If your target schools have an acceptance rate over 30% and you are in the top 25% in terms of stats, then yes, it is a target school the way you are defining it. But super low acceptance rates should be understood and believed. It is a reach, even if your stats are amazing. Students get accepted to reaches, it isn’t impossible - it just shouldn’t be looked at as a target with a strong likelihood.

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Many of us, I’m sure, have read the horror stories of over confident kids applying to 8 or 10 schools and going 0 for. You don’t want your kid to be that kid!!

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A couple others to consider would be Union and Bard. First has good merit. Bard sounds like the right vibe although I don’t associate it with CS.

I do think, with the new AI focus, the OP would be attractive to Colby. Schools create these programs to attract a certain type of student, so it could be a right time right place thing for a strong student like this.

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Definitely check out Vassar for quirky and artsy. No longer a women’s college and your son would have an admissions advantage being male.

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I don’t want to get into these weeds with this over a term. I wish that JBraun’s son finds a good fit and it seems like he has many great options.

If you look at my first post I certainly would advise any student to apply to a well-thought-out cross-section of schools in terms of selectivity; reach, range, and safety. Maybe it’s too much of a glass-half-full attitude but I do believe a student should be reasonably optimistic about getting into a level of school that they are more than academically qualified. Even if these schools have a low acceptance rate.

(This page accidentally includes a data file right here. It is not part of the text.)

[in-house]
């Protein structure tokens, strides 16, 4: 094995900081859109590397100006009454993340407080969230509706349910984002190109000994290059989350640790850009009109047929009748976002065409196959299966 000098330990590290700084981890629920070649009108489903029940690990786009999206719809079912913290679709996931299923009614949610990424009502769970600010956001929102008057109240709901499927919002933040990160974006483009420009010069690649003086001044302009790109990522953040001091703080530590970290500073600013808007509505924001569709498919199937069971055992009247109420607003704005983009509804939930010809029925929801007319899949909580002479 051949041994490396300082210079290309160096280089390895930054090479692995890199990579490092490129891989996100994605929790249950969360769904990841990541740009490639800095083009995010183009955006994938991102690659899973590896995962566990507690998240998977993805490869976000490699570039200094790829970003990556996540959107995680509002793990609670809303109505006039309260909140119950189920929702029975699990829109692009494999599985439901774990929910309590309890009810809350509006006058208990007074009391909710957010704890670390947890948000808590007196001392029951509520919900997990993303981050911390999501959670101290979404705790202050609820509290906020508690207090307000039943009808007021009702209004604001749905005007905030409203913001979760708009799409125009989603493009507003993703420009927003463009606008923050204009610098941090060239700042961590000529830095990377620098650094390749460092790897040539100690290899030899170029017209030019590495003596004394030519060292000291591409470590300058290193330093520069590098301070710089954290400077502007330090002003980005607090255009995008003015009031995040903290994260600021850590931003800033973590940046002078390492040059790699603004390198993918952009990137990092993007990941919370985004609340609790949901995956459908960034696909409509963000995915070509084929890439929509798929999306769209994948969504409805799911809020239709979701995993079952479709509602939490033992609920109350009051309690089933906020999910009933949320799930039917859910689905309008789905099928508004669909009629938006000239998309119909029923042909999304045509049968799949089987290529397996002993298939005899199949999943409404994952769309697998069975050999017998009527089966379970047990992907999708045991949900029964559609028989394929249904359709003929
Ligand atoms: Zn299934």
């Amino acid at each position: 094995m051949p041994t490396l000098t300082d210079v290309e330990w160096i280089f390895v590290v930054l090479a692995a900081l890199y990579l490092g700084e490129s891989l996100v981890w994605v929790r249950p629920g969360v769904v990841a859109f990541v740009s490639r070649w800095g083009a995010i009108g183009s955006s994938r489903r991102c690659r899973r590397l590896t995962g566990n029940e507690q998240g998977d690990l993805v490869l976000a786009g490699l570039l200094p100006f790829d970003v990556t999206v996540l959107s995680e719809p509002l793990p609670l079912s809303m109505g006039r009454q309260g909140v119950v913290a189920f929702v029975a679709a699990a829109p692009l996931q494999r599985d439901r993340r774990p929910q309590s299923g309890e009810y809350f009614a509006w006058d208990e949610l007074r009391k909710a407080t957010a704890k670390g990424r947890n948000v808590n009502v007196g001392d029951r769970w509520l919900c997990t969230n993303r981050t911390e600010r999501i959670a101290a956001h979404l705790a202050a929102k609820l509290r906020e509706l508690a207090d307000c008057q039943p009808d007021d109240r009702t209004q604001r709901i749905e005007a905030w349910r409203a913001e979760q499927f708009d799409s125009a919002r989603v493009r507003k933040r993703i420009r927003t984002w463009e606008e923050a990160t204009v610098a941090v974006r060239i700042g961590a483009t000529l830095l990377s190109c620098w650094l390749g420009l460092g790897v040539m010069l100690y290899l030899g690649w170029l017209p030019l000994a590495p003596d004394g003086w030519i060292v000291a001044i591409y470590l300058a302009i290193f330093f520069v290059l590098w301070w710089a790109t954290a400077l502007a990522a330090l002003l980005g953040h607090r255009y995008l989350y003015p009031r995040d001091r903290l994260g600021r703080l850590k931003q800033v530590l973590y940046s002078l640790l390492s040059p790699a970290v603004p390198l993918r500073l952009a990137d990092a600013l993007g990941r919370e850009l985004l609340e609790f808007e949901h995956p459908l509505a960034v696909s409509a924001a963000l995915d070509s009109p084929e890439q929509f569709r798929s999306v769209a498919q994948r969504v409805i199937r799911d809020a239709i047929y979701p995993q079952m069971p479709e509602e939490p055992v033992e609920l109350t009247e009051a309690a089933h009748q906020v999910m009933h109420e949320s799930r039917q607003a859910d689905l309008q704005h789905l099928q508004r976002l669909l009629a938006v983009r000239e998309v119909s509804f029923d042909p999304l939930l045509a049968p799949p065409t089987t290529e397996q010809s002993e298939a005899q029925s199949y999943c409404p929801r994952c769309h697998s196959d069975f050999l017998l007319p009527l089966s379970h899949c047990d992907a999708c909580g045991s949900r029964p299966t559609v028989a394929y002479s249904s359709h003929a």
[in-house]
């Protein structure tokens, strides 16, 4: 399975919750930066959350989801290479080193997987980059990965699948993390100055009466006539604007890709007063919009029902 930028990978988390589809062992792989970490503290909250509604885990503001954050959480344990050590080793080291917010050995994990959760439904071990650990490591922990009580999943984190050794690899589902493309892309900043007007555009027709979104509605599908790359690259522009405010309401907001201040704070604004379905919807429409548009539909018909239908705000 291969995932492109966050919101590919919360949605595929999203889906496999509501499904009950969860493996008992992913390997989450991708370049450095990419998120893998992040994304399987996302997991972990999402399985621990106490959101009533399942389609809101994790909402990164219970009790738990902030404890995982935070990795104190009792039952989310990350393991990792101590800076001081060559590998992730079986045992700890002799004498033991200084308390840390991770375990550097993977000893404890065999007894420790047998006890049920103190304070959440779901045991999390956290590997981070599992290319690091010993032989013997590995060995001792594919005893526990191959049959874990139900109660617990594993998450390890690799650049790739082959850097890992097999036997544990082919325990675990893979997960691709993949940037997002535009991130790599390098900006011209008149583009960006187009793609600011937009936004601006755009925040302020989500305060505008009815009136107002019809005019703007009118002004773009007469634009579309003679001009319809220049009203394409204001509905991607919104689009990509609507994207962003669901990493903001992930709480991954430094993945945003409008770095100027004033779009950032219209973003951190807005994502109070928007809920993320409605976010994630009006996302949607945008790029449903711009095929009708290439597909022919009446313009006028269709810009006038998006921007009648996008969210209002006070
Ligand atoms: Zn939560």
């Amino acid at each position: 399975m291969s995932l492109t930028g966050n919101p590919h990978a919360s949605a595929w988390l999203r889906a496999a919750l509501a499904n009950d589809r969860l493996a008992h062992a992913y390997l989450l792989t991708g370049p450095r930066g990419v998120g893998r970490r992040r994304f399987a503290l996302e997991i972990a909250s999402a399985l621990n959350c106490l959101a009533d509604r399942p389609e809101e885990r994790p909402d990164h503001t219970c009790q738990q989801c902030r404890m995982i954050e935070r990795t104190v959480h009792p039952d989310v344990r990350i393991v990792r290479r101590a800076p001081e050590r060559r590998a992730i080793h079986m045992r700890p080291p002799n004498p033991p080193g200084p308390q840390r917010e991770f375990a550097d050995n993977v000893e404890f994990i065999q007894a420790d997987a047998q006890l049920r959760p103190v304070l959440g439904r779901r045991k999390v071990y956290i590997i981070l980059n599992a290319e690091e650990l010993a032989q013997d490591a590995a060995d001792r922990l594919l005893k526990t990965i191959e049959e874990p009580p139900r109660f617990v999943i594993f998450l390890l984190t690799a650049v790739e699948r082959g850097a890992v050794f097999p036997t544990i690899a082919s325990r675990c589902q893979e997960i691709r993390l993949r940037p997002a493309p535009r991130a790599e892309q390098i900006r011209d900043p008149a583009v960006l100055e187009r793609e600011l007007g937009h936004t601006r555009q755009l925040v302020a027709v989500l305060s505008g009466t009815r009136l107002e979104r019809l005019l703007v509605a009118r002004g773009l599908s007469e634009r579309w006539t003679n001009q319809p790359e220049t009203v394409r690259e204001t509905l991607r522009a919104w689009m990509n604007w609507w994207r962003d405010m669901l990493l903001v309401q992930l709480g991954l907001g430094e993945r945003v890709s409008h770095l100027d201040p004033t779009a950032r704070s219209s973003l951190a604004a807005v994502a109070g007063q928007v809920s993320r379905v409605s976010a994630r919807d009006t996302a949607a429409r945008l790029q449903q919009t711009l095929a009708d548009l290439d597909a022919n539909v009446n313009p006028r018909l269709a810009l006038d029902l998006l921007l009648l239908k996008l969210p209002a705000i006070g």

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Unfortunately, that’s not how it works these days, especially given last year’s transition to increasingly test optional. If a school accepts less than 20% or less than 10% of applicants, one should assume rejection, even if the student’s stats align with students that have been admitted recently. Having gone through this twice and having compared notes with friends and having been on CC for the last five years, there will be qualified kids who get a decent number of acceptances and there will be equally qualified kids who get shut out. I am normally a glass half full kind of person. I have also seen some of my kids’ high achieving classmates (think 4.0 unweighted, strong rigor in coursework, 99% test scores, NMF, state/national level recognition in ECs) denied or waitlisted at the likes of MIddlebury and Colby. By all mean apply to the reaches but don’t consider them targets and have a balanced list.

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There’s much more than grades, rigor, and test scores. There’s EC, LORs and essays. There’s geographic, religious and racial diversity. For some schools, even high rated ones like Lafayette, there is a look at how much aid is required. No not at Mid or Colby.

Don’t forget they have their choice of far more qualified kids than just this one. They are looking to build a class so more of the same doesn’t cut it necessarily. If they have 5 kids who did medical research at a university, maybe they want the kid who plays the oboe or joined the car club or took care of his sister or raised money in a walk athon or helped a refugee family.

To build a diverse class, they need a wide range of people, not necessarily the most accomplished kids by quantity or activity type, no matter how impressive those activities are.